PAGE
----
Commercial Magazine

International Investments: United Arab Emirates

By Neil Pierson

When it comes to the global economy, think of the United Arab Emirates as a nation that punches well above its weight. The Middle Eastern country with a population approaching 10 million covers an area slightly smaller than the state of Maine, but it ranks as one of the world’s wealthiest nations on a per capita basis.

At the start of this year, the UAE slotted in at No. 7 on this list with a per capita income of $78,255 — a higher rate than Norway and the United States, according to Global Finance Magazine. An economy centered on farming, fishing and pearl trading was remade after the discovery of oil there in the 1950s. Today it has two world-renowned cities in Dubai (3 million residents) and the capital of Abu Dhabi (1.6 million residents). For more than a decade, Dubai has been home to the world’s tallest building, the Burj Khalifa, a 163-story tower that stands more than 2,700 feet high.

The UAE also has emerged as a notable player in commercial real estate investments. As recently as 2020, it barely cracked the top 20 of the largest cross-border funding sources into the U.S., according to MSCI Real Assets. But for the year ending in third-quarter 2022, the UAE ranked No. 13 on this list. Although its $1.1 billion investment total represented less than 2% of all foreign capital placed into U.S. commercial properties during these 12 months, the UAE upped its capital-infusion level by 162% on a year-over-year basis, MSCI reported.

Gulf Islamic Investments, based in Dubai, made a splash on American soil in December 2021 when it acquired a portfolio of 11 office buildings in Richmond, Virginia, for $87 million. The seller was Brookfield Properties, a subsidiary of Canadian-based Brookfield Asset Management — one of the largest foreign investment companies in the U.S. Richmond has been a recent hot spot for cross-border activity: According to CBRE data, international investors placed $445 million into the city from January 2021 through June 2022, accounting for 38% of all investment sales during this period.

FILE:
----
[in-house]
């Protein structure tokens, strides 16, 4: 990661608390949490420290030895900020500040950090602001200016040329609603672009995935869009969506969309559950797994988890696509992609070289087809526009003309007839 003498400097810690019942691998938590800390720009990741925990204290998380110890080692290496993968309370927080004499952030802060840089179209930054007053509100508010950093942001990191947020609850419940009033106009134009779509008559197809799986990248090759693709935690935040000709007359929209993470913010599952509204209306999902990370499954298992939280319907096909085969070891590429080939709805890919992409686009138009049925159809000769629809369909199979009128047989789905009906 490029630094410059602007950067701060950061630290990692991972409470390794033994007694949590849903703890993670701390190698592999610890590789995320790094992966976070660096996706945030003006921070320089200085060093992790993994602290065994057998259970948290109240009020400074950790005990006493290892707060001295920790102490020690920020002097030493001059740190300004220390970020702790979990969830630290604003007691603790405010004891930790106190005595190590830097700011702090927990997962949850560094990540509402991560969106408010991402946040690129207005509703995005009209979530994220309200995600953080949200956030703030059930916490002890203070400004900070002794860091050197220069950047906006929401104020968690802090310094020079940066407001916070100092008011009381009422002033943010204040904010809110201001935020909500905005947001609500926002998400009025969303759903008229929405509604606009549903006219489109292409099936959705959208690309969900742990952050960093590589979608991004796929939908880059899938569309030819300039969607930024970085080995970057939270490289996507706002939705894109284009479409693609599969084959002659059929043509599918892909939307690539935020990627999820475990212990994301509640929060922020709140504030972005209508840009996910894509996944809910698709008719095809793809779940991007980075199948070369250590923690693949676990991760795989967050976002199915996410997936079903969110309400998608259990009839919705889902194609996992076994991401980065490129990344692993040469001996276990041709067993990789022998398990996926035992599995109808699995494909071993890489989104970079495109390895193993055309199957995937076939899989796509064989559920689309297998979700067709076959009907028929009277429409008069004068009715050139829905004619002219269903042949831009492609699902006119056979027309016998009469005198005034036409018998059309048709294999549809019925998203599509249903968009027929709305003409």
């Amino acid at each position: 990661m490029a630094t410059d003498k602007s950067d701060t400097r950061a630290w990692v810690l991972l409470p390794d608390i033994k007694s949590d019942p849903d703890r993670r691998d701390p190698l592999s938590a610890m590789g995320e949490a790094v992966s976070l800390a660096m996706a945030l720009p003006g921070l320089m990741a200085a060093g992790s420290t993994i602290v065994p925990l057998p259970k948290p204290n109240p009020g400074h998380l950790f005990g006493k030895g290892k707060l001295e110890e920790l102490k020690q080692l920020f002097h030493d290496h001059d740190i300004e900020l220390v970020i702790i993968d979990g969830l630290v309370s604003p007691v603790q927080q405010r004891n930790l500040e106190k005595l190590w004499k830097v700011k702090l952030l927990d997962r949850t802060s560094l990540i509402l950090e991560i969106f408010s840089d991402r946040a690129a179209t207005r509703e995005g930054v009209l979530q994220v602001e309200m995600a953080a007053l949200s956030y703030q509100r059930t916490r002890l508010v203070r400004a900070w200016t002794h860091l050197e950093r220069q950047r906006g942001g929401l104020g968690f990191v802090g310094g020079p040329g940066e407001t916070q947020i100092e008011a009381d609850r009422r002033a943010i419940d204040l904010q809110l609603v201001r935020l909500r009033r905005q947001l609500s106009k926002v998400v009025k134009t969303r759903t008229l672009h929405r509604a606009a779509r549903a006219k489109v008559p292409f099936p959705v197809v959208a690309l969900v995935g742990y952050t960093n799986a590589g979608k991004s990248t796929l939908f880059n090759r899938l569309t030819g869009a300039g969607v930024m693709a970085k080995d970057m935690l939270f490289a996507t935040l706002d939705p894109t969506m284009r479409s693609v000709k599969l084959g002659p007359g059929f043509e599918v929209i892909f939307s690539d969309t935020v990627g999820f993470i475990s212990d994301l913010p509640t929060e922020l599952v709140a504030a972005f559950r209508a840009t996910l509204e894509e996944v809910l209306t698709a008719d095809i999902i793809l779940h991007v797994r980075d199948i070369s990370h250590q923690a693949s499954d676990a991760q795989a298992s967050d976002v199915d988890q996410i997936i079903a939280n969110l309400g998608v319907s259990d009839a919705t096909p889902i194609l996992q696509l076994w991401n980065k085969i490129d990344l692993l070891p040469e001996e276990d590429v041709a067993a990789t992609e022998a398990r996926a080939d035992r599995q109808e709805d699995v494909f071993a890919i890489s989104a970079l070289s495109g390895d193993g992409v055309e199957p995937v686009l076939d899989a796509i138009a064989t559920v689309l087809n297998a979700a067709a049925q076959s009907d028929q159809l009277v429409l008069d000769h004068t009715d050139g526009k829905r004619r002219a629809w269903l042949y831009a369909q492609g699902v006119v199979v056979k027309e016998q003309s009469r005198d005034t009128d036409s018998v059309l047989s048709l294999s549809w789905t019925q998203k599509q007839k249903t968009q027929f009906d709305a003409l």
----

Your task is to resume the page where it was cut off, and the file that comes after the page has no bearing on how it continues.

In a much larger deal that also occurred at the end of 2021, AGC Equity Partners (which is based in London and Dubai) paid $780 million for three office buildings in San Jose. The transaction represented the largest of the year in Silicon Valley, according to The Mercury News. Yahoo is leasing the space, which cost AGC a pretty penny of $1,185 per square foot at the time of purchase. Yahoo, which was allowing many of its employees to work from home, then subleased two of the buildings this past September to Chinese tech firm ByteDance (TikTok’s parent company).

Damac Properties, which recently opened a 70-story luxury apartment building in Dubai, acquired a South Florida parcel last year for its first stateside development project. The property is infamous as the former site of Champlain Towers South, the condominium tower that collapsed in June 2021 and killed 98 people. Survivors of the condo collapse will receive $33 million of Damac’s $120 million purchase price, the Miami Herald reported.

Another Dubai-based investment company, Safanad, purchased a pair of U.S. hotels in 2022. It partnered with The LCP Group on an $83 million purchase of a 196-room beachfront resort south of Tampa. CBRE brokered the deal with a $72 million loan. A few months later, Safanad acquired a Hilton-branded property near Los Angeles International Airport. The deal for the 162-room property was valued at $37.5 million, MSCI reported. ●


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